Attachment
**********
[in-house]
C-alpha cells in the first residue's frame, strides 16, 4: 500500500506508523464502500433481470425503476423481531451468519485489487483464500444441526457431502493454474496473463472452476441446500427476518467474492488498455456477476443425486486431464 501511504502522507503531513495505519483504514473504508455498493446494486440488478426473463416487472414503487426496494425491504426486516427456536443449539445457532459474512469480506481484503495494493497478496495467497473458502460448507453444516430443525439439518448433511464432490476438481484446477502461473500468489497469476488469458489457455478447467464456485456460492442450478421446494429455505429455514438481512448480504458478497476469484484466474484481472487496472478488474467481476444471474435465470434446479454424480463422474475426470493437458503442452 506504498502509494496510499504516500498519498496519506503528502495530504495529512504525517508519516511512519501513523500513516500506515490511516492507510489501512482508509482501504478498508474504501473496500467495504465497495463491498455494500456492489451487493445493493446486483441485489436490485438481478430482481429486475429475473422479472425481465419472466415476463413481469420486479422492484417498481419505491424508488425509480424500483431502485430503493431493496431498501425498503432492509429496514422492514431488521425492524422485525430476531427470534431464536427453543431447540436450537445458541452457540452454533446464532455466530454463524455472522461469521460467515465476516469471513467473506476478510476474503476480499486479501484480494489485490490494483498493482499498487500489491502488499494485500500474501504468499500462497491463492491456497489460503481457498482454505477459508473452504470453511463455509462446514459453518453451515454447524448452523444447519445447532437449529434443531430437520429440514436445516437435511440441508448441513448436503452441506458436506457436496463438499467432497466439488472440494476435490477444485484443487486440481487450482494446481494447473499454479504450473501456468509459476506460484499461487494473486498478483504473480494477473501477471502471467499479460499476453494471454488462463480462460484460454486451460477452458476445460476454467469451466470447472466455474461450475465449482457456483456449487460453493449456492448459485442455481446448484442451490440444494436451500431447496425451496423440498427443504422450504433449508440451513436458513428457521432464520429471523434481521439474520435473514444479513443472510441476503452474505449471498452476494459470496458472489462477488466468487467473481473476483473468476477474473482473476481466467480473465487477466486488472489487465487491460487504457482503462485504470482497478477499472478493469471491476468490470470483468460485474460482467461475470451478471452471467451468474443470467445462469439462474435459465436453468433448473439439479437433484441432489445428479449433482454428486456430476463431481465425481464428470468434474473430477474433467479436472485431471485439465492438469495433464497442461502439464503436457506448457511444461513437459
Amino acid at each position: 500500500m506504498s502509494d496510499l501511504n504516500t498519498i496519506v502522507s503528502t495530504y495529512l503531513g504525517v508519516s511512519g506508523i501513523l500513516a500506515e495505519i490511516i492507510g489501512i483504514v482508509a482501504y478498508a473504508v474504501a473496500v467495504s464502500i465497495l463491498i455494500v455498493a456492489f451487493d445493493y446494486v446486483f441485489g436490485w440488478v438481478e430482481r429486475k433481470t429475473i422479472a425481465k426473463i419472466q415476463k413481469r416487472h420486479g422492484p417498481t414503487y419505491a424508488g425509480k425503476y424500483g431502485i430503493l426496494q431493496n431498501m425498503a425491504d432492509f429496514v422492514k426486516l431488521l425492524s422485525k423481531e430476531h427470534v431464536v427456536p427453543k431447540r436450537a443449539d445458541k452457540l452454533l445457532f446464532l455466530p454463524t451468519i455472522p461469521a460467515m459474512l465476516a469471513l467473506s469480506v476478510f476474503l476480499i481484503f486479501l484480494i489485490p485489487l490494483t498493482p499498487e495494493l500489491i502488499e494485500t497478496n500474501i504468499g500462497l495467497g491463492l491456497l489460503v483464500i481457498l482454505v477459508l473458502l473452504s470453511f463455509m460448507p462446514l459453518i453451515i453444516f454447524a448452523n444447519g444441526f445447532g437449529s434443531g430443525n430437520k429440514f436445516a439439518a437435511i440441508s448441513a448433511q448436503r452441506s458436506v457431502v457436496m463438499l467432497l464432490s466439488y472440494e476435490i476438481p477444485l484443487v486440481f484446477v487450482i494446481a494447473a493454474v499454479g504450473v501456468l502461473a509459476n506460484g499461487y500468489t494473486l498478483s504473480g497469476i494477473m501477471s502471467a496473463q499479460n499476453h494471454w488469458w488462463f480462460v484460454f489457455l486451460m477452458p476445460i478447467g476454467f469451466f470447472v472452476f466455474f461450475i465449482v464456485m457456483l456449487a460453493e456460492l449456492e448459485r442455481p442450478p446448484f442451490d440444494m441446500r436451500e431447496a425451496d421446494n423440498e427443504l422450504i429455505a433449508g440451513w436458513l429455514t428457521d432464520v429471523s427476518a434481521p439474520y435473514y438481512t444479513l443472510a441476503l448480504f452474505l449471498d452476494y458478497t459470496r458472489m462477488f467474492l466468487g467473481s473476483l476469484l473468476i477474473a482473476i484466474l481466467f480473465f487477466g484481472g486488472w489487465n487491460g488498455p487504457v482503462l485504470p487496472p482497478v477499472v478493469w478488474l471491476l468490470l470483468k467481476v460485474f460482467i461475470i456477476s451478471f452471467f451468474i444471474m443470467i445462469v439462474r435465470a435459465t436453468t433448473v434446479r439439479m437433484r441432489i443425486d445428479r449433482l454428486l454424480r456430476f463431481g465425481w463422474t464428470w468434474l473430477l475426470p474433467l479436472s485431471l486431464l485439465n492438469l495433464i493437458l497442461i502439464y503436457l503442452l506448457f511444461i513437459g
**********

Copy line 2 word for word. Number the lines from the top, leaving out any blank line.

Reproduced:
C-alpha cells in the first residue's frame, strides 16, 4: 500500500506508523464502500433481470425503476423481531451468519485489487483464500444441526457431502493454474496473463472452476441446500427476518467474492488498455456477476443425486486431464 501511504502522507503531513495505519483504514473504508455498493446494486440488478426473463416487472414503487426496494425491504426486516427456536443449539445457532459474512469480506481484503495494493497478496495467497473458502460448507453444516430443525439439518448433511464432490476438481484446477502461473500468489497469476488469458489457455478447467464456485456460492442450478421446494429455505429455514438481512448480504458478497476469484484466474484481472487496472478488474467481476444471474435465470434446479454424480463422474475426470493437458503442452 506504498502509494496510499504516500498519498496519506503528502495530504495529512504525517508519516511512519501513523500513516500506515490511516492507510489501512482508509482501504478498508474504501473496500467495504465497495463491498455494500456492489451487493445493493446486483441485489436490485438481478430482481429486475429475473422479472425481465419472466415476463413481469420486479422492484417498481419505491424508488425509480424500483431502485430503493431493496431498501425498503432492509429496514422492514431488521425492524422485525430476531427470534431464536427453543431447540436450537445458541452457540452454533446464532455466530454463524455472522461469521460467515465476516469471513467473506476478510476474503476480499486479501484480494489485490490494483498493482499498487500489491502488499494485500500474501504468499500462497491463492491456497489460503481457498482454505477459508473452504470453511463455509462446514459453518453451515454447524448452523444447519445447532437449529434443531430437520429440514436445516437435511440441508448441513448436503452441506458436506457436496463438499467432497466439488472440494476435490477444485484443487486440481487450482494446481494447473499454479504450473501456468509459476506460484499461487494473486498478483504473480494477473501477471502471467499479460499476453494471454488462463480462460484460454486451460477452458476445460476454467469451466470447472466455474461450475465449482457456483456449487460453493449456492448459485442455481446448484442451490440444494436451500431447496425451496423440498427443504422450504433449508440451513436458513428457521432464520429471523434481521439474520435473514444479513443472510441476503452474505449471498452476494459470496458472489462477488466468487467473481473476483473468476477474473482473476481466467480473465487477466486488472489487465487491460487504457482503462485504470482497478477499472478493469471491476468490470470483468460485474460482467461475470451478471452471467451468474443470467445462469439462474435459465436453468433448473439439479437433484441432489445428479449433482454428486456430476463431481465425481464428470468434474473430477474433467479436472485431471485439465492438469495433464497442461502439464503436457506448457511444461513437459